Divorce Help – How to Prepare for a Divorce

How to prepare for a divorce
Women and Divorce
Wendi Schuller
Author of
The Global Guide to Divorce

Whether divorce was discussed by you both as a possibility or if taken by surprise, it still comes as a jolt.

Calmly talking about an imminent split does not take into consideration all of the legalities and hoops to jump through to complete the process.

It can feel as if one is drowning in all the minutia that comes along with divorce.

How to climb out of this pit or how to prepare for a divorce?

  • Discuss with your solicitor or mediator how you are feeling, such as discouraged and overwhelmed. They want you to be at the top of your game so may be able to streamline the process by bringing some experts on board.

Our collaborative solicitors called in an interim child psychologist to set up and monitor visitation during the divorce itself. This took that burden off us parents.

She met with our sons to ensure visitation was working out and if the boys were okay. They were not, so she arranged for them to have a therapist.

Lighten your load with the expertise of other professionals to make the process go more smoothly. Another example is having a financial advisor work with the divorce team to oversee the division of assets.

  • It is easy to get so immersed in proceedings that one lets other areas slip, such as sleep, nutrition and emotional well-being.

Stress decreases the efficiency of the immune system which makes one more susceptible to colds and the flu.

Realize that you will have good days and bad ones. Sometimes you feel that you are on top of things and other times that you are skittering on the edge of a breakdown. Divorce is not a straight line, but looks like a graph with peaks and troughs.

  • Do not think of being stoic or going though divorce alone.

This is the time to vent or seek feedback. Let people share their wisdom to help you have an easier time. One great piece of advice that I received, was to let go of the small stuff and focus on what really mattered to me.

Fighting over every little thing makes the divorce more adversarial and prolongs the proceedings. Neither of you win and the divorce professionals net higher fees for this battle. Spend time with supportive people and ditch (at least temporarily) those who are not. Get energized by upbeat folks and have some laughs. Schedule some pleasurable pursuits into your agenda.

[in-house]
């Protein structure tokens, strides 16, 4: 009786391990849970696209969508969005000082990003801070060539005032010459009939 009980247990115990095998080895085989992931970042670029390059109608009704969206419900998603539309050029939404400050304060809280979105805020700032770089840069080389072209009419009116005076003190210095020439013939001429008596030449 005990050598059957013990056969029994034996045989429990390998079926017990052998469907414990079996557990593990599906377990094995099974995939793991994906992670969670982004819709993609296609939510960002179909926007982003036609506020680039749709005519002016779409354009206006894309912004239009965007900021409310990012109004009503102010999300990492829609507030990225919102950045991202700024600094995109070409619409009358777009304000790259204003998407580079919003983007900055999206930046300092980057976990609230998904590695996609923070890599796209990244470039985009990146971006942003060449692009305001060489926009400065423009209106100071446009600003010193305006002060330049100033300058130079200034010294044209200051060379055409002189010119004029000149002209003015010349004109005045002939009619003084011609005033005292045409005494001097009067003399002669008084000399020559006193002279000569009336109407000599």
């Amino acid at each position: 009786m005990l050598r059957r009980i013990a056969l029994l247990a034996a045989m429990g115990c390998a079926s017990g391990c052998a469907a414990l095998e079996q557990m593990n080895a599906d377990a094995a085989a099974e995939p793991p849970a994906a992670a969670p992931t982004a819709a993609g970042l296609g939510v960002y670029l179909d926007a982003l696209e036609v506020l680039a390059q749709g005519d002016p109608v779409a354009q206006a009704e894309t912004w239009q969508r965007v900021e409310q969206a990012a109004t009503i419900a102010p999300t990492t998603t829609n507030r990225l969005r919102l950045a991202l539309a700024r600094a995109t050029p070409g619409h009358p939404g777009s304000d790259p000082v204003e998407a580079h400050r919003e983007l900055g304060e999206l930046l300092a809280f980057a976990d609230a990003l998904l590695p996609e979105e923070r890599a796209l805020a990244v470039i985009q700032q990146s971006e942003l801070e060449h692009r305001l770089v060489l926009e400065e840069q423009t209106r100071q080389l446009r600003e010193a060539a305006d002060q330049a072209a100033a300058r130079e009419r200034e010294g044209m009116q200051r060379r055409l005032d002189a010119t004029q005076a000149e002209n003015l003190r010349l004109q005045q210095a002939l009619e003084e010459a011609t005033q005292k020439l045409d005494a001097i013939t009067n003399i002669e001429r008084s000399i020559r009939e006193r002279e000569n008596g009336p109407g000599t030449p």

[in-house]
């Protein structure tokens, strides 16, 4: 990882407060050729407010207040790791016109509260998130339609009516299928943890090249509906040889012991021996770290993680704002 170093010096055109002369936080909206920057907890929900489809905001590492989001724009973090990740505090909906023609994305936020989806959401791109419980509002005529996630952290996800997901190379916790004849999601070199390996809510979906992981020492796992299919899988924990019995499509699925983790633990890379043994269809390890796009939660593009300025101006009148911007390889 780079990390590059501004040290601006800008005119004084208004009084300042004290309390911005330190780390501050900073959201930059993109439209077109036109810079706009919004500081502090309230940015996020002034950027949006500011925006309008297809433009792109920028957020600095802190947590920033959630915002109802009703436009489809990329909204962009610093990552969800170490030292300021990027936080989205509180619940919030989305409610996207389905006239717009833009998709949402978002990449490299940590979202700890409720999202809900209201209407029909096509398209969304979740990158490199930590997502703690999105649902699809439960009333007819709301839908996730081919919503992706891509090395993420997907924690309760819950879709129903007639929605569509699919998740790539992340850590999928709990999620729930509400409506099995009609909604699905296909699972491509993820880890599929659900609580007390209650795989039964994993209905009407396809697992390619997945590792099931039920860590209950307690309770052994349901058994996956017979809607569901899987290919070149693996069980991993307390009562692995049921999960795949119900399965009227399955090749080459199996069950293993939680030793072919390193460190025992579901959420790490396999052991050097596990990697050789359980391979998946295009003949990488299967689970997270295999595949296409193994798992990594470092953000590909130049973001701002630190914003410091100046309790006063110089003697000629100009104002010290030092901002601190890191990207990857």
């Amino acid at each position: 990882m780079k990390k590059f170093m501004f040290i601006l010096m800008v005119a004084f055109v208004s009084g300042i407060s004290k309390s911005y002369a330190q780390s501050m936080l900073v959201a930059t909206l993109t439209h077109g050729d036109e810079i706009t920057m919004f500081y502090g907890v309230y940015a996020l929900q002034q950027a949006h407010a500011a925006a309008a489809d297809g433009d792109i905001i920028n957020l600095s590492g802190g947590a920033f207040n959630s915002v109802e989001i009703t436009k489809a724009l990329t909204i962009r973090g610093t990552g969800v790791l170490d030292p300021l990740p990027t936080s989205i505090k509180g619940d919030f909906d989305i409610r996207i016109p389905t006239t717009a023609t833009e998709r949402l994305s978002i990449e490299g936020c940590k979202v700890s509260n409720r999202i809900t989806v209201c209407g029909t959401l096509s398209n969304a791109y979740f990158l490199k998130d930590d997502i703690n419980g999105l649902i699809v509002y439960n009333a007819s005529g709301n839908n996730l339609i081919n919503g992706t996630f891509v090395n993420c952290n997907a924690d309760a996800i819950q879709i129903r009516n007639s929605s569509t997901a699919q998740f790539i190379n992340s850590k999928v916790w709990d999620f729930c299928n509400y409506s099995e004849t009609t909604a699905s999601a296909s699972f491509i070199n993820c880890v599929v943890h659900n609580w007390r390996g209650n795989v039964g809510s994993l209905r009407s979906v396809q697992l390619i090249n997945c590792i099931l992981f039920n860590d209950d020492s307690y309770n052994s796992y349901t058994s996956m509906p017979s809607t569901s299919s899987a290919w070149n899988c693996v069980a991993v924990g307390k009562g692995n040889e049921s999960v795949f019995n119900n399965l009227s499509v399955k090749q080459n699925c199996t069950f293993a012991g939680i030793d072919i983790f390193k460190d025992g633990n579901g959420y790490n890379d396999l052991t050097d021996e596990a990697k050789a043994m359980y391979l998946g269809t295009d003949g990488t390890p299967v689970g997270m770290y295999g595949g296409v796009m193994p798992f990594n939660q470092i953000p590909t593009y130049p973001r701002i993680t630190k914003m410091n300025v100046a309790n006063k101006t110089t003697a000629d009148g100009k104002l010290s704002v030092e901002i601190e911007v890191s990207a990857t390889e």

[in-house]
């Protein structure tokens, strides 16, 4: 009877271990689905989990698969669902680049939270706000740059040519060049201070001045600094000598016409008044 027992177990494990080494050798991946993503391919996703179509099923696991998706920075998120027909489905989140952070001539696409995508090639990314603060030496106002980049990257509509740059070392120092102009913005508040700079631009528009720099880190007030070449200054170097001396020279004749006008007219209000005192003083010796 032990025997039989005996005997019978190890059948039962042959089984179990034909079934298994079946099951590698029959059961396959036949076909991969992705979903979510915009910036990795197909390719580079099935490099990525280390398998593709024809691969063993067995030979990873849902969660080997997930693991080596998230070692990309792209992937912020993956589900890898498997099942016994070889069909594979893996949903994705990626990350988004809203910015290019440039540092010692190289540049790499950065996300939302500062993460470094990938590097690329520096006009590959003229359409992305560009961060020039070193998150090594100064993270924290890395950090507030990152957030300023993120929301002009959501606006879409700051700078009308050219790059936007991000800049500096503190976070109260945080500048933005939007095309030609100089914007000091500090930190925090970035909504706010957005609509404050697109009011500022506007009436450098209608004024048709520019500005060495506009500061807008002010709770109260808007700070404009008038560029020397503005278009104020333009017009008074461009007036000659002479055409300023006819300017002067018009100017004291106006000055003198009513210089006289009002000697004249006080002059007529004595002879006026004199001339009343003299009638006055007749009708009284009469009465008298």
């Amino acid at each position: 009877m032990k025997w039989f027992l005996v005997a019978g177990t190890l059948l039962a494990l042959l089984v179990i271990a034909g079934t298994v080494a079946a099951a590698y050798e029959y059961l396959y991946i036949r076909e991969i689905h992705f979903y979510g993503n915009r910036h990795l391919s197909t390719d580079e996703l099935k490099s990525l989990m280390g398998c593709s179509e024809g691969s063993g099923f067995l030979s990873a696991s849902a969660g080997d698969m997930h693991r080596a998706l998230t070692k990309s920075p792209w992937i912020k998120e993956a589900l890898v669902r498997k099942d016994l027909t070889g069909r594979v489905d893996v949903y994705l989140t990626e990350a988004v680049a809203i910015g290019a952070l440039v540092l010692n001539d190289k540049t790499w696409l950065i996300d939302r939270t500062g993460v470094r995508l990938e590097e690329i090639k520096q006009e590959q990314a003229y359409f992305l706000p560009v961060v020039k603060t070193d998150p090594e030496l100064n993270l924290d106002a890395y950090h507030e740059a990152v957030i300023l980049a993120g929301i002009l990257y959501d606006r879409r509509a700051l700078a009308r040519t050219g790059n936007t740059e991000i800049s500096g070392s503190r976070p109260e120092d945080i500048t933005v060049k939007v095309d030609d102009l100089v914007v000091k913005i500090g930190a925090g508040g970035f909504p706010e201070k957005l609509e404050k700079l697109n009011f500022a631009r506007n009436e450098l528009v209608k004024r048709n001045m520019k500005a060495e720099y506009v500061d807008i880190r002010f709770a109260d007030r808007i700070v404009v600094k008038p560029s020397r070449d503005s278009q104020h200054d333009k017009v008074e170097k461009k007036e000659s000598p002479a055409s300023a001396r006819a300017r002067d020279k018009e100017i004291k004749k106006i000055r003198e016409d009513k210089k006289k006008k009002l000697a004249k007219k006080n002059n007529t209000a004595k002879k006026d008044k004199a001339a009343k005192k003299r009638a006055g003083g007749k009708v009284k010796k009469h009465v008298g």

• Divorce is a temporary episode in your life – perhaps 1/85 of it. Put that in perspective.

Time may seem to go excruciatingly slower during the proceedings. Afterwards it speeds up and before you know it you are facing Empty Nest as I am. You will get through it.

  • Be blunt with your family about what went on with your marriage and what is happening now.

Otherwise, they may make unhealthy suggestions about getting back together which is an impossibility. In a few cases where abuse was hidden or minimized, relatives did not understand the need for supervised visitation which upset the children.

When issues are mounting and you feel like you are floating in a fog – get some professional help. There are divorce groups and workshops. A divorce or life coach assists one in gaining clarity and setting priorities and goals. It is a relief to have a compassionate coach help you devise a life plan and not go through divorce alone.



Wendi Schuller is a nurse, hypnotherapist and is certified in Neuro-linguistic Programing (NLP).

Her most recent book is The Global Guide to Divorce and she has over 200 published articles.

She is a guest on radio programs in the US and UK. Her website is globalguidetodivorce.com.

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